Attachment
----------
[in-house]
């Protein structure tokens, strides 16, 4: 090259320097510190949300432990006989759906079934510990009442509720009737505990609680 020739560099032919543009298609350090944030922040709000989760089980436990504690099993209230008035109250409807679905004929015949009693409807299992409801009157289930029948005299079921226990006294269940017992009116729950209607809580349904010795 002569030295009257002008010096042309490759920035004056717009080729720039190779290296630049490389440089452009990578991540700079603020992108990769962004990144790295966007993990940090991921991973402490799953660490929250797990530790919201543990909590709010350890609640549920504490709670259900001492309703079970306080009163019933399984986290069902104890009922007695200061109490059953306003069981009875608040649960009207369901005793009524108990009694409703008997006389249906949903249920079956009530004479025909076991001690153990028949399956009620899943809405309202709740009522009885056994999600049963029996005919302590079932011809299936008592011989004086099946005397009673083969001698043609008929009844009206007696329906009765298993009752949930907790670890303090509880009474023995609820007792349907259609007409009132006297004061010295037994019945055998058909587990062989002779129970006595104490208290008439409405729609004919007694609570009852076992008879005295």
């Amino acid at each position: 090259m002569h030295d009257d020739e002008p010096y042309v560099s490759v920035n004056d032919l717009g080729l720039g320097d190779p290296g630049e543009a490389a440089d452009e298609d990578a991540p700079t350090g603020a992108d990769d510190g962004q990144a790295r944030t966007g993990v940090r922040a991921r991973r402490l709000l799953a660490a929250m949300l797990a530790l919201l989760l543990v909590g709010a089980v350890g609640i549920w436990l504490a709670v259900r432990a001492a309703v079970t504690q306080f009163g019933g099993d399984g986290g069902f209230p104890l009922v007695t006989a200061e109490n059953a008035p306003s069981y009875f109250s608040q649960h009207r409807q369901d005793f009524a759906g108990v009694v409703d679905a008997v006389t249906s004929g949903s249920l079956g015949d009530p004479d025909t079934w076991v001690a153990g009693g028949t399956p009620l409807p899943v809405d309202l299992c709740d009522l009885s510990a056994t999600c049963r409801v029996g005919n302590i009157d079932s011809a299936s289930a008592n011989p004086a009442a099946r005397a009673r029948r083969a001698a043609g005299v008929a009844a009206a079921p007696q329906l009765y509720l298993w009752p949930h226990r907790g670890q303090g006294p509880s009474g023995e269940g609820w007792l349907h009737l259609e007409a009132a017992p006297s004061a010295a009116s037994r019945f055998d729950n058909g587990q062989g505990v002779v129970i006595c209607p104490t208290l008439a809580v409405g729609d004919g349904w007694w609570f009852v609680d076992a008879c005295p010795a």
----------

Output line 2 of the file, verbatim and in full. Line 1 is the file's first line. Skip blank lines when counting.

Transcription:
């Protein structure tokens, strides 16, 4: 090259320097510190949300432990006989759906079934510990009442509720009737505990609680 020739560099032919543009298609350090944030922040709000989760089980436990504690099993209230008035109250409807679905004929015949009693409807299992409801009157289930029948005299079921226990006294269940017992009116729950209607809580349904010795 002569030295009257002008010096042309490759920035004056717009080729720039190779290296630049490389440089452009990578991540700079603020992108990769962004990144790295966007993990940090991921991973402490799953660490929250797990530790919201543990909590709010350890609640549920504490709670259900001492309703079970306080009163019933399984986290069902104890009922007695200061109490059953306003069981009875608040649960009207369901005793009524108990009694409703008997006389249906949903249920079956009530004479025909076991001690153990028949399956009620899943809405309202709740009522009885056994999600049963029996005919302590079932011809299936008592011989004086099946005397009673083969001698043609008929009844009206007696329906009765298993009752949930907790670890303090509880009474023995609820007792349907259609007409009132006297004061010295037994019945055998058909587990062989002779129970006595104490208290008439409405729609004919007694609570009852076992008879005295």